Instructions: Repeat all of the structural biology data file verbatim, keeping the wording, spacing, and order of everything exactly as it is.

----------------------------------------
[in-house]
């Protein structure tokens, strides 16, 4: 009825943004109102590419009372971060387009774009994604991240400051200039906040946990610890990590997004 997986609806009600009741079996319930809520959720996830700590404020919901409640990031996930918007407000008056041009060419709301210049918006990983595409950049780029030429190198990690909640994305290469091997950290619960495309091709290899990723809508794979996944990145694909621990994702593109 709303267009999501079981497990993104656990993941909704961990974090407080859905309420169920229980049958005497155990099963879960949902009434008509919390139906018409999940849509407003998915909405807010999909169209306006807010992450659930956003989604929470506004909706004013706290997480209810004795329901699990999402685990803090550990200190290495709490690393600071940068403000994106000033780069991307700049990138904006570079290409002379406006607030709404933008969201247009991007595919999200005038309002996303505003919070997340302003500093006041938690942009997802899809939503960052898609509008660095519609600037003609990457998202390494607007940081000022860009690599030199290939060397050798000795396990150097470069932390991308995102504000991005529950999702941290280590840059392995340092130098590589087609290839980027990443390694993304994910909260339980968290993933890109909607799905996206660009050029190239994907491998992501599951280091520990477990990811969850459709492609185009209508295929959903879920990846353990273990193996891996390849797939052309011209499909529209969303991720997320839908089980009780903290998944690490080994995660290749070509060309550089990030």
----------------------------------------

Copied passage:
[in-house]
């Protein structure tokens, strides 16, 4: 009825943004109102590419009372971060387009774009994604991240400051200039906040946990610890990590997004 997986609806009600009741079996319930809520959720996830700590404020919901409640990031996930918007407000008056041009060419709301210049918006990983595409950049780029030429190198990690909640994305290469091997950290619960495309091709290899990723809508794979996944990145694909621990994702593109 709303267009999501079981497990993104656990993941909704961990974090407080859905309420169920229980049958005497155990099963879960949902009434008509919390139906018409999940849509407003998915909405807010999909169209306006807010992450659930956003989604929470506004909706004013706290997480209810004795329901699990999402685990803090550990200190290495709490690393600071940068403000994106000033780069991307700049990138904006570079290409002379406006607030709404933008969201247009991007595919999200005038309002996303505003919070997340302003500093006041938690942009997802899809939503960052898609509008660095519609600037003609990457998202390494607007940081000022860009690599030199290939060397050798000795396990150097470069932390991308995102504000991005529950999702941290280590840059392995340092130098590589087609290839980027990443390694993304994910909260339980968290993933890109909607799905996206660009050029190239994907491998992501599951280091520990477990990811969850459709492609185009209508295929959903879920990846353990273990193996891996390849797939052309011209499909529209969303991720997320839908089980009780903290998944690490080994995660290749070509060309550089990030």